Monday, October 8, 2007


The setting sun marks the end of the first act of this episode, which means this is a good place to take a break. I get a lot of great feedback from you guys and one of the things I hear repeatedly is that people who enjoy reading this comic want more more more! Specifically, you have told me that you would prefer to wait longer in between updates if it means that you can read more pages at one time when the updates are finally done. I can't argue with that -- the comic is written to be read at one sitting, and so at your request this comic will be updated only when I have enough finished material to make it worth your while. Expect the next update to the comic in early 2008. I will give you a more specific date as soon as I know it.

About today's installment
For those of you who aren't total cartoon geeks like me and Crane, you can hear a clip of the music he is talking about here. This is the opening and closing music for the Yogi Bear Show. You have to sit through a few seconds of the opening music to get to the clip that Crane is referring to. I hope you like it and that it triggers some distant childhood memory. I know cartoons don't play the same role in everybody's childhood that they did in mine, but what can I say? My childhood was clearly better. Now go play the song and picture the Fire Island sunset fading to black. The Michaels will return in a few months with more obscure Gen-X pop culture references and wide-eyed cartoon characters engaged in sex, drugs and profanity.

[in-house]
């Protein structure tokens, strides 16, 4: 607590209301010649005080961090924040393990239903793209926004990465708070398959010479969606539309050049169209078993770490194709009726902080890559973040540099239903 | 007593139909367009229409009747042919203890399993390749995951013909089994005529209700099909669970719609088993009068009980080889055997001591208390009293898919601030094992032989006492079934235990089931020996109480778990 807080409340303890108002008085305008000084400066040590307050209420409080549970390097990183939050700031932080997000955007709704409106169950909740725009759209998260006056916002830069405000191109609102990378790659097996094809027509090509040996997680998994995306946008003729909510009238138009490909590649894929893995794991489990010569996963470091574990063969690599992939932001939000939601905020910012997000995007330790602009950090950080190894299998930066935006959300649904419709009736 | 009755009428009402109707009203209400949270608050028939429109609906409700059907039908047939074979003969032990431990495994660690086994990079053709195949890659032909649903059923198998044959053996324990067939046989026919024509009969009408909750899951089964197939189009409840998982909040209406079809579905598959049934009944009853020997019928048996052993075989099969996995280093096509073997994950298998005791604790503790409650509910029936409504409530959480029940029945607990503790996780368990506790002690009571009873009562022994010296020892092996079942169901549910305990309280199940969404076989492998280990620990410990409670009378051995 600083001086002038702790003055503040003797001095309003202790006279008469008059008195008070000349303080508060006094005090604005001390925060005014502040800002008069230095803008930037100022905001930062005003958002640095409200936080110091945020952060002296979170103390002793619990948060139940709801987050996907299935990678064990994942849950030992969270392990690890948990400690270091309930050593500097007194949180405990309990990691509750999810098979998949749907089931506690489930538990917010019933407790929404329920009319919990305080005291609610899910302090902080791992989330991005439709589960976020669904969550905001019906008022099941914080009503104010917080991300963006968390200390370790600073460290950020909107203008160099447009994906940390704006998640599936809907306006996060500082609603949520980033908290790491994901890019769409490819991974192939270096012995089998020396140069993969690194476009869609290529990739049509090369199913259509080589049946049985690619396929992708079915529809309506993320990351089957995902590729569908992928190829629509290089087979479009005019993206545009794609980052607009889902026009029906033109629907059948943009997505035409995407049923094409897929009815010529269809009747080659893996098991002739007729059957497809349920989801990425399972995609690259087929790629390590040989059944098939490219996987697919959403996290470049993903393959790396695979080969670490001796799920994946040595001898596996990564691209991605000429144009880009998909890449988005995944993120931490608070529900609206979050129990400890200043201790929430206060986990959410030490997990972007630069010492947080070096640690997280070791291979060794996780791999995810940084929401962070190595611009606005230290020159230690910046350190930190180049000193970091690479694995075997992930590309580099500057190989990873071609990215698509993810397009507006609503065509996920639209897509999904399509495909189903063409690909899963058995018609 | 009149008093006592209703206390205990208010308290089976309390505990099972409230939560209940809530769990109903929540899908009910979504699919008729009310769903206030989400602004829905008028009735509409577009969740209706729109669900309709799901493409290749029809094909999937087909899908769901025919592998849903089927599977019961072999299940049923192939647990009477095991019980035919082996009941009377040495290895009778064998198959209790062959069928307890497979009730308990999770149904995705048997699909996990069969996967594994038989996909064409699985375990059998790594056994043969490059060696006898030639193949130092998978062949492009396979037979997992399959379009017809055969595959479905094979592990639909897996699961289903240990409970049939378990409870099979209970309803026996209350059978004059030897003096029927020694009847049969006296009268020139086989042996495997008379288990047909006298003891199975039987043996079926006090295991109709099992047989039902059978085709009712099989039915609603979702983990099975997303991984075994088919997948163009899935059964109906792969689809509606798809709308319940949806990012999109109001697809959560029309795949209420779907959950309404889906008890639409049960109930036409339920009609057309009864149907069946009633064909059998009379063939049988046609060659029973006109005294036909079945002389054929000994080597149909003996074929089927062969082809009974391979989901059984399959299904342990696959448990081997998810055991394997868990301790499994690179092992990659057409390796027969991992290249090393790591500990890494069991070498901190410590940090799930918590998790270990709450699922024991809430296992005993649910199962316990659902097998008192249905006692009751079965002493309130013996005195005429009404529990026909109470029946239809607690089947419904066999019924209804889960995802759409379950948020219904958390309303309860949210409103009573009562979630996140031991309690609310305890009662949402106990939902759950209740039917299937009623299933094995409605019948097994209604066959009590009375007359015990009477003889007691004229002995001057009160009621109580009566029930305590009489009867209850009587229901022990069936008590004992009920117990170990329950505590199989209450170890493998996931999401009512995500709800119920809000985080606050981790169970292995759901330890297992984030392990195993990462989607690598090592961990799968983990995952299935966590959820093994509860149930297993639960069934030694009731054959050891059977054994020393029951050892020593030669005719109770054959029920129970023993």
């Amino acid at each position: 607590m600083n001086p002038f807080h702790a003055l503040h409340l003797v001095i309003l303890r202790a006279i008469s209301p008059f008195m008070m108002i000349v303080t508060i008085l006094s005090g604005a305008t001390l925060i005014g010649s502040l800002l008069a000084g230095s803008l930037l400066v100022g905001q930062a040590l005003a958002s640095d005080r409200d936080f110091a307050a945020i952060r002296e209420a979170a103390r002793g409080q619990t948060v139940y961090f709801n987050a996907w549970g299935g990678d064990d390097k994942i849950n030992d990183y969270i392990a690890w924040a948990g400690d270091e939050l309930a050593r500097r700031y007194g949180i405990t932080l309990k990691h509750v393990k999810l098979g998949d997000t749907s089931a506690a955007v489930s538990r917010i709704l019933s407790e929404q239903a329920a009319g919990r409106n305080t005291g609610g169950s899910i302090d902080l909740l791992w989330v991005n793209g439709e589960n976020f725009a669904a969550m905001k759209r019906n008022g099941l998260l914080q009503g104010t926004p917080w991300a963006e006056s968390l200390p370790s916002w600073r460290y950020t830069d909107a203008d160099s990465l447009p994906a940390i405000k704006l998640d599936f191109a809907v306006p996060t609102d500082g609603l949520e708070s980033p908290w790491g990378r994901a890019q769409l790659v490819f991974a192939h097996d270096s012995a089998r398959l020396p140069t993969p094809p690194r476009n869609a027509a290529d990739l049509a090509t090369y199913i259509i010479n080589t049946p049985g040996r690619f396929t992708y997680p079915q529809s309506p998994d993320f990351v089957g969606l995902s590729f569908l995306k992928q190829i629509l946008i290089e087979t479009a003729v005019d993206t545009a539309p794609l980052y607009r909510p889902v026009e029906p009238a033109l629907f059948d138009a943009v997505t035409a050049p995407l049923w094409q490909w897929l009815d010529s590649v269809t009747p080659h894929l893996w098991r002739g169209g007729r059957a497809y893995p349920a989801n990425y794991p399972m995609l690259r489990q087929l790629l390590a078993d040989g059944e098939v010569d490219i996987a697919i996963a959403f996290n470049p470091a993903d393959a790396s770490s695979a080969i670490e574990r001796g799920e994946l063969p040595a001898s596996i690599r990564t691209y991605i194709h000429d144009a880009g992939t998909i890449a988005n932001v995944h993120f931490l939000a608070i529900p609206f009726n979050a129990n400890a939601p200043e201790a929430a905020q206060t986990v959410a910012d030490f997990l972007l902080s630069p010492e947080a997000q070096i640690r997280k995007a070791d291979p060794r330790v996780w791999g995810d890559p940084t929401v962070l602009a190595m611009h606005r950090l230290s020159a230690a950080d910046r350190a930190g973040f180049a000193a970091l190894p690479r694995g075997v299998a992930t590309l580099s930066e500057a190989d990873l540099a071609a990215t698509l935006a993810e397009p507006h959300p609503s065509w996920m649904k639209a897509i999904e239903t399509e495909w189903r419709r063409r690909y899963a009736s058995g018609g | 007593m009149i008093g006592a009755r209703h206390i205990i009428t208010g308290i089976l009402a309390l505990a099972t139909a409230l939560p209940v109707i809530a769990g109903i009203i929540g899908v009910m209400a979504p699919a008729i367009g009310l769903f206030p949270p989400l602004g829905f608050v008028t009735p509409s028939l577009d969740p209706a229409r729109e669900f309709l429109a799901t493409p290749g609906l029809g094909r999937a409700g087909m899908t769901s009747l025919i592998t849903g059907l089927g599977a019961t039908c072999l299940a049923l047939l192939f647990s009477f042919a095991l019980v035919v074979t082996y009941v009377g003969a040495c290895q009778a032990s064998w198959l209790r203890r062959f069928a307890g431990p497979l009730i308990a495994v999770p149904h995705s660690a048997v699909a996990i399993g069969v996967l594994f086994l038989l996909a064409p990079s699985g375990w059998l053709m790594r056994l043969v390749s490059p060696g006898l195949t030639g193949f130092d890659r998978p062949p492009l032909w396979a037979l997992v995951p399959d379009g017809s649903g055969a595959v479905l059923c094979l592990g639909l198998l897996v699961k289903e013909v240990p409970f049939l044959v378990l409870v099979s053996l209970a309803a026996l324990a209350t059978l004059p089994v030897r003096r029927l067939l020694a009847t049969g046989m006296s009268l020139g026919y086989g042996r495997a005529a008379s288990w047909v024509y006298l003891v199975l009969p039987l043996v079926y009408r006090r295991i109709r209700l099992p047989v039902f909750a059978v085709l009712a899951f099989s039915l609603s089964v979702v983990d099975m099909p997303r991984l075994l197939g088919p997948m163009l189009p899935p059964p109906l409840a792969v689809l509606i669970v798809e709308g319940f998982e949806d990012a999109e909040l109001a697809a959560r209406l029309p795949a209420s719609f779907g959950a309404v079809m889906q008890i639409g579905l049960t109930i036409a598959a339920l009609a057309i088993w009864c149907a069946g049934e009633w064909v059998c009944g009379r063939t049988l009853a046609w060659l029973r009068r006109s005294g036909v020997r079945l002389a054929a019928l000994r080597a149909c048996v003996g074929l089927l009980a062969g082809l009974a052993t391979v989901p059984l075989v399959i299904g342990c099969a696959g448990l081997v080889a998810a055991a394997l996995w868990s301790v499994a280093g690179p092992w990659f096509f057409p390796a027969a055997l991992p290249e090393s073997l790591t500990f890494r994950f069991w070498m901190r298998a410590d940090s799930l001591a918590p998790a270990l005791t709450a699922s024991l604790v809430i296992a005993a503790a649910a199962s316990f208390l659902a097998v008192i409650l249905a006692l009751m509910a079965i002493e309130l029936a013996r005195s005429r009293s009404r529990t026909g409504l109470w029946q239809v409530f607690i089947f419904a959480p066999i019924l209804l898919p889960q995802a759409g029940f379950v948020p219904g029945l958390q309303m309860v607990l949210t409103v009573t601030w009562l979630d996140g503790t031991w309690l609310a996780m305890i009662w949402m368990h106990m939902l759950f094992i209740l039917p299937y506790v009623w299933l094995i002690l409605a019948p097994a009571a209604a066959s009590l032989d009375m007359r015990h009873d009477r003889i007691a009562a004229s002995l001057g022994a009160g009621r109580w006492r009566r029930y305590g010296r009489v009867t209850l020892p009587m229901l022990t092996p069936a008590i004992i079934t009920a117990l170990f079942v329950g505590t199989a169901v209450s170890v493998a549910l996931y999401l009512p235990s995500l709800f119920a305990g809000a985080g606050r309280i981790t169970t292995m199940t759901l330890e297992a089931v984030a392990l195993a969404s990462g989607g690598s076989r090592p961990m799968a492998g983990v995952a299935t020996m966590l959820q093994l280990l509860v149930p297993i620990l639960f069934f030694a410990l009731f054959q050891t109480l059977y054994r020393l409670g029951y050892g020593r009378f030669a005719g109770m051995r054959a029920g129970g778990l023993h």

Monday, October 1, 2007

Ed Benedict

Early Hanna-Barbera cartoons have had a big influence on my drawing style. I had assumed that Bill Hanna and Joe Barbera designed their own classic characters, but they didn't. This amazing cartoonist named Ed Benedict designed most of them, including the Flintstones, Yogi Bear, and Huckleberry Hound. Ed's characters incorporated design concepts you still see in cartoons today: The delineated beard growth on Homer Simpson and the stubby hind legs that anthropomorphic dogs and cats chase each other with are evident in the earliest sketches Ed made for H-B way back in the fifties.

To celebrate my new discovery of this old pro I wanted to show you a tribute to his creations from another hero of the cartooning world, John Kricfalusi. John K is best known as the creator of Ren & Stimpy. He now runs a blog dedicated to the craft of animation and is often quoted in articles about Ed. In fact, Ed is listed as layout artist in the opening credits of this short. Check it out:

A Day in the Life of Ranger Smith

You can see some of Ed's original sketches of Fred, Barney, and Yogi Bear at John's blog. This particular article is one I have studied heavily to help me understand what is working and not working in my own cartoons.